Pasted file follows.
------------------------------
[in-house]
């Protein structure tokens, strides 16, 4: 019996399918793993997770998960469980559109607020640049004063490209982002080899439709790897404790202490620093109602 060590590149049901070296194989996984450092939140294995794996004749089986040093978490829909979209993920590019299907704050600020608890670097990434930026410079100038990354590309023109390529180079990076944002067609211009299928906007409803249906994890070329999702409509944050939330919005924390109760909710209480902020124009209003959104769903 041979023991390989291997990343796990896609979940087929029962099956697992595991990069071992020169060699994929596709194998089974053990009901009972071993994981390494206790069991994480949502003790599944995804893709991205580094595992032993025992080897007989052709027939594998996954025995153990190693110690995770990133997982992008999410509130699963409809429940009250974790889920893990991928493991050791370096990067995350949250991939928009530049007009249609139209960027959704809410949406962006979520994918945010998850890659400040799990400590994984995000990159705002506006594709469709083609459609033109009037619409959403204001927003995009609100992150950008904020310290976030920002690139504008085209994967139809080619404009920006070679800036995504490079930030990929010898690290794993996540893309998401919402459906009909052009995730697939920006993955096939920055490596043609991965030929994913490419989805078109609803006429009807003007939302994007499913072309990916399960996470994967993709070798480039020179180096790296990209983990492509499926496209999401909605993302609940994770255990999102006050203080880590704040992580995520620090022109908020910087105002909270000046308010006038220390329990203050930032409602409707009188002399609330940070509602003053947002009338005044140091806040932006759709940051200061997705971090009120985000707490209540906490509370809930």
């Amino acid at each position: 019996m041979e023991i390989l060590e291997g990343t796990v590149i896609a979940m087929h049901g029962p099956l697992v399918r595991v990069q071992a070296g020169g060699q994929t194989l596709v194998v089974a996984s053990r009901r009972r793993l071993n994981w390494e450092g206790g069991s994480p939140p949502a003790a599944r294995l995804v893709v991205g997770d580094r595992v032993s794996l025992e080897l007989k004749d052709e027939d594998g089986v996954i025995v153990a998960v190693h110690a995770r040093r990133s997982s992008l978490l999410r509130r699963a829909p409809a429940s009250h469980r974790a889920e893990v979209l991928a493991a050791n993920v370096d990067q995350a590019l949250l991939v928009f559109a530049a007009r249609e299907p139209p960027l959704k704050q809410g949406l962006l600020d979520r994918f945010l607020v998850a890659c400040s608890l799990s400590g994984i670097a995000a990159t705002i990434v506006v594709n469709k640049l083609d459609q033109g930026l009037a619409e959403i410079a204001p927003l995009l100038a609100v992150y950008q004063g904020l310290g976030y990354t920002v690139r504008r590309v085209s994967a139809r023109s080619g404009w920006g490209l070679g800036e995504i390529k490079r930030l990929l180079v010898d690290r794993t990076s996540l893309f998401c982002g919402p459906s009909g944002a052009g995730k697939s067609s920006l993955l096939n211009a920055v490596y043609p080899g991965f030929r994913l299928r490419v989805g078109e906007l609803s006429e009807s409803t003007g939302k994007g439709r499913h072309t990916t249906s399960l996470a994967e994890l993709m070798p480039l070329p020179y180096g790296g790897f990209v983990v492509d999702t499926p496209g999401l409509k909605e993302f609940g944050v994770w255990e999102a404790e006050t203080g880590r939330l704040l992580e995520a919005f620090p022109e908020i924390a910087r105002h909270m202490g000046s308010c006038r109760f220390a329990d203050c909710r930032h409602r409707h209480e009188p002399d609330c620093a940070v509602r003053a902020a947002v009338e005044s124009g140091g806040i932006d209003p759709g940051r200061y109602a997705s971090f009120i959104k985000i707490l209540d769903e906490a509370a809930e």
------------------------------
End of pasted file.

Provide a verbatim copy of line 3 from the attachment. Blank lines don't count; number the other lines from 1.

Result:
């Amino acid at each position: 019996m041979e023991i390989l060590e291997g990343t796990v590149i896609a979940m087929h049901g029962p099956l697992v399918r595991v990069q071992a070296g020169g060699q994929t194989l596709v194998v089974a996984s053990r009901r009972r793993l071993n994981w390494e450092g206790g069991s994480p939140p949502a003790a599944r294995l995804v893709v991205g997770d580094r595992v032993s794996l025992e080897l007989k004749d052709e027939d594998g089986v996954i025995v153990a998960v190693h110690a995770r040093r990133s997982s992008l978490l999410r509130r699963a829909p409809a429940s009250h469980r974790a889920e893990v979209l991928a493991a050791n993920v370096d990067q995350a590019l949250l991939v928009f559109a530049a007009r249609e299907p139209p960027l959704k704050q809410g949406l962006l600020d979520r994918f945010l607020v998850a890659c400040s608890l799990s400590g994984i670097a995000a990159t705002i990434v506006v594709n469709k640049l083609d459609q033109g930026l009037a619409e959403i410079a204001p927003l995009l100038a609100v992150y950008q004063g904020l310290g976030y990354t920002v690139r504008r590309v085209s994967a139809r023109s080619g404009w920006g490209l070679g800036e995504i390529k490079r930030l990929l180079v010898d690290r794993t990076s996540l893309f998401c982002g919402p459906s009909g944002a052009g995730k697939s067609s920006l993955l096939n211009a920055v490596y043609p080899g991965f030929r994913l299928r490419v989805g078109e906007l609803s006429e009807s409803t003007g939302k994007g439709r499913h072309t990916t249906s399960l996470a994967e994890l993709m070798p480039l070329p020179y180096g790296g790897f990209v983990v492509d999702t499926p496209g999401l409509k909605e993302f609940g944050v994770w255990e999102a404790e006050t203080g880590r939330l704040l992580e995520a919005f620090p022109e908020i924390a910087r105002h909270m202490g000046s308010c006038r109760f220390a329990d203050c909710r930032h409602r409707h209480e009188p002399d609330c620093a940070v509602r003053a902020a947002v009338e005044s124009g140091g806040i932006d209003p759709g940051r200061y109602a997705s971090f009120i959104k985000i707490l209540d769903e906490a509370a809930e």